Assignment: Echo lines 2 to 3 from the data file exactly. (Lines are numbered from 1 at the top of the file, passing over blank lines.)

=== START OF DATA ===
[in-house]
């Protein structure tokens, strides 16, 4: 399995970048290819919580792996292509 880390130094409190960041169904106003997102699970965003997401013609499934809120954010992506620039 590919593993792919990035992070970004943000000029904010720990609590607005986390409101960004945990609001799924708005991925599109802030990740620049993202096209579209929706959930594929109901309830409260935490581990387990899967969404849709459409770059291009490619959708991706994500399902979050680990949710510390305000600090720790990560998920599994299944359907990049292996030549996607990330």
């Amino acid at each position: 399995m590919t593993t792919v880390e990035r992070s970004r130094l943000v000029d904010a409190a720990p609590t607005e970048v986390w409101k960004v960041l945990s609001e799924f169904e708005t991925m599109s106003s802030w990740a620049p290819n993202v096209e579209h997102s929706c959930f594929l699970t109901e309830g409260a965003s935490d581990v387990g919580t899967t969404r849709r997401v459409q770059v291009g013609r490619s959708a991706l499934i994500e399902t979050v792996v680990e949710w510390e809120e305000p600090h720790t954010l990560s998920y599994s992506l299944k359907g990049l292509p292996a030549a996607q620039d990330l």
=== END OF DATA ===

């Protein structure tokens, strides 16, 4: 399995970048290819919580792996292509 880390130094409190960041169904106003997102699970965003997401013609499934809120954010992506620039 590919593993792919990035992070970004943000000029904010720990609590607005986390409101960004945990609001799924708005991925599109802030990740620049993202096209579209929706959930594929109901309830409260935490581990387990899967969404849709459409770059291009490619959708991706994500399902979050680990949710510390305000600090720790990560998920599994299944359907990049292996030549996607990330």
């Amino acid at each position: 399995m590919t593993t792919v880390e990035r992070s970004r130094l943000v000029d904010a409190a720990p609590t607005e970048v986390w409101k960004v960041l945990s609001e799924f169904e708005t991925m599109s106003s802030w990740a620049p290819n993202v096209e579209h997102s929706c959930f594929l699970t109901e309830g409260a965003s935490d581990v387990g919580t899967t969404r849709r997401v459409q770059v291009g013609r490619s959708a991706l499934i994500e399902t979050v792996v680990e949710w510390e809120e305000p600090h720790t954010l990560s998920y599994s992506l299944k359907g990049l292509p292996a030549a996607q620039d990330l």